Ever since the defeat of the Soviet Union in 1991, followed by the slide of the Russian Federation into gangster capitalism and the rightward shift of many former Soviet and Eastern European states, there has been the potential for conflict with the West.  Inter-imperialist rivalry has been a key feature of world politics since before World War 1 and however it is currently dressed, in talk of globalisation for example, it has not fundamentally changed.

Capitalism is driven by expansion, whether that is through territory, economic influence, strategic resource control or sheer military force, new conquests and new markets are always on the agenda.

The opening up of markets and influence which ‘victory’ in the Cold War afforded Western capitalists has been reflected in the incorporation of former socialist states into both the European Union and NATO; the annexation of the former German Democratic Republic into a ‘unified’ German state; and the creeping economic and military encirclement of Russia.

The flaw in the West’s plan for the post Soviet era was a failure to recognise that the beast it had unleashed in the East, in the form of the gangster capitalists of Russia, may have demands of their own and may not take kindly to the diktats of the West.  There is also the fact that Russia’s new regime inherited a substantial military arsenal, as well as a not insignificant economic capability and major geo-politically important resources, in the form of oil and gas reserves.

Inheriting the Soviet Union’s seat as a permanent member of the UN Security Council also meant that, whoever was in the post Soviet driving seat in Russia, was always going to be a key strategic player. In European terms Germany, always keen to maintain its economic and political dominance of the EU, does not seek an economically strong rival to the East.

Germany has been well placed to benefit from the pool of cheap labour, which the incorporation of the former socialist states in Eastern Europe was designed to achieve for the EU.   The free movement of labour has merely been a cover for the easier exploitation of cheap labour by the established EU states.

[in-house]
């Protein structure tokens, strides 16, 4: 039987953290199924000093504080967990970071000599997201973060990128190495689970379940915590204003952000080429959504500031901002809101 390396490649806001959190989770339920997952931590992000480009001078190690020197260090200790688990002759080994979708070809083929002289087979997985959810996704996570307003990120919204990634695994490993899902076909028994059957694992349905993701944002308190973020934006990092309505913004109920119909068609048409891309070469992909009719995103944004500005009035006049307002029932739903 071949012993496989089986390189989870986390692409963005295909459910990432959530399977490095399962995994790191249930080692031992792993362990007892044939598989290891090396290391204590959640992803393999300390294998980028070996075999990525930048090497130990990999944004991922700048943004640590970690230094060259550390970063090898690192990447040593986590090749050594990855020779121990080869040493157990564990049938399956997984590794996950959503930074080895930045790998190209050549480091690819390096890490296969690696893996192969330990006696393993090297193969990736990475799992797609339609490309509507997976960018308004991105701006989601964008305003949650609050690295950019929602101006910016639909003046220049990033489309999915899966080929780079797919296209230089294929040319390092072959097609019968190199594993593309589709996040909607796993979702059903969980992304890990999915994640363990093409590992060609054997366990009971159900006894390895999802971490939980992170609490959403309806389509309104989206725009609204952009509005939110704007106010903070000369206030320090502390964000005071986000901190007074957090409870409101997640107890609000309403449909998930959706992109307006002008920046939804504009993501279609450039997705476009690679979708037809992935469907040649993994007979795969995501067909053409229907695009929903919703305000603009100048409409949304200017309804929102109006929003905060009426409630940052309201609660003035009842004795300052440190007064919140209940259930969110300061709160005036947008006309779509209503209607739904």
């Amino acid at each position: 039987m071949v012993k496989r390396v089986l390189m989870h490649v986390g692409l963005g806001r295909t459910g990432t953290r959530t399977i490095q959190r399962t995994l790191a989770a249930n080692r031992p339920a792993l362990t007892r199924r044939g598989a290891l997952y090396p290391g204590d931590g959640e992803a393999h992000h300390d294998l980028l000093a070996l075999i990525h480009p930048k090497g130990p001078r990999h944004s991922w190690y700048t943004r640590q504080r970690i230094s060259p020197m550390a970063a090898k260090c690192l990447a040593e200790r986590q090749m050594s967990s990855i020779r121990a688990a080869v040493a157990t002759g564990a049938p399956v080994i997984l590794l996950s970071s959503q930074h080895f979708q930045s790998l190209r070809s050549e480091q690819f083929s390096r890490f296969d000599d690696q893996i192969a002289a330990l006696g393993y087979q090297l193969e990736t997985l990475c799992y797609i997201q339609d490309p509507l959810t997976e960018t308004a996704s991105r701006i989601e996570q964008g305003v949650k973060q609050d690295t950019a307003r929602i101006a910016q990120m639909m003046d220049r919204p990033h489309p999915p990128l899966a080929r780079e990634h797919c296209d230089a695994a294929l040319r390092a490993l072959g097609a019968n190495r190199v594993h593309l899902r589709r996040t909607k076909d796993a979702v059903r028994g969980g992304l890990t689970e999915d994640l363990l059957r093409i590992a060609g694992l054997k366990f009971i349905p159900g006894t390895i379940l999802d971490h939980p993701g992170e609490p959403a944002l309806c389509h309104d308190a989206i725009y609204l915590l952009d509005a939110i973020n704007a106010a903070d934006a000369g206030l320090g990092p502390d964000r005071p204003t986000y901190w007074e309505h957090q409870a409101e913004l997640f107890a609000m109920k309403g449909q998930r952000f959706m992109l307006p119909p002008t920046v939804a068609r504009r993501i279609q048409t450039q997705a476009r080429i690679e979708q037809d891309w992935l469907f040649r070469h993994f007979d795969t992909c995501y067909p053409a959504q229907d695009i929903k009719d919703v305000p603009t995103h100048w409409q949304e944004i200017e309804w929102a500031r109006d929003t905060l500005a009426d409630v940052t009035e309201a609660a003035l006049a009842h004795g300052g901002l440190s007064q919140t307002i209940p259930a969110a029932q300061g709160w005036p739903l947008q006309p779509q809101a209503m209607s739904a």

This has also allowed German market expansion into Poland, Romania, Bulgaria, Czech Republic and the Balkan states, with Ukraine firmly in the sights, as both a key market and source of strategic resources.  

NATO troops and heavy weaponry are already positioned as far forward as Poland and in the Baltic states, with military exercises in those countries having been a key feature of recent years.  Additional Western firepower has been provided to the Ukrainian government today, to counter the much hyped ‘threat’ of a Russian invasion.

Russian President Vladimir Putin is by no means an innocent player, as Andrew Murray states,

“…he presides over an authoritarian regime run mainly in the interests of the oligarchic groups which have seized the wealth of the USSR.  It is a brazenly corrupt system, which has concocted an ideology mixing Russian chauvinism and Orthodox-influenced social conservatism…” (The Empire and Ukraine Manifesto Press 2015)  

For Putin though, a Ukraine on the Russian border, as a member of the EU and armed by NATO, is regarded as unacceptable, the equivalent of Russia forging an alliance and stationing troops in Mexico.

The relative decline of the United States as the world’s dominant economic force, challenged by China on that front; the struggle of the EU to maintain both political unity and economic influence; and the reassertion of Russia as a force on the European front, make Ukraine a very real potential flashpoint, in both economic and military terms.  

The ever compliant Western media focus upon the number of Russian troops on the border with Ukraine, failing to point out that these troops are actually in Russia, unlike the troops and weaponry which NATO has been amassing for years in countries neighbouring Russia, as part of its strategy of encirclement.

The roots of the current crisis run deep. In November 2013 the elected president of Ukraine at the time, Victor Yanukovych, was negotiating with the EU to move Ukraine closer to the EU but not by directly joining. His aim was to broker an economic deal that would benefit Ukraine, the EU and Russia, if possible. Via Ukraine, the EU could access Russian energy resources and Russia would gain new customers. As the intermediary, Ukraine could win financially by playing the pipeline middle man and getting cheaper gas for itself.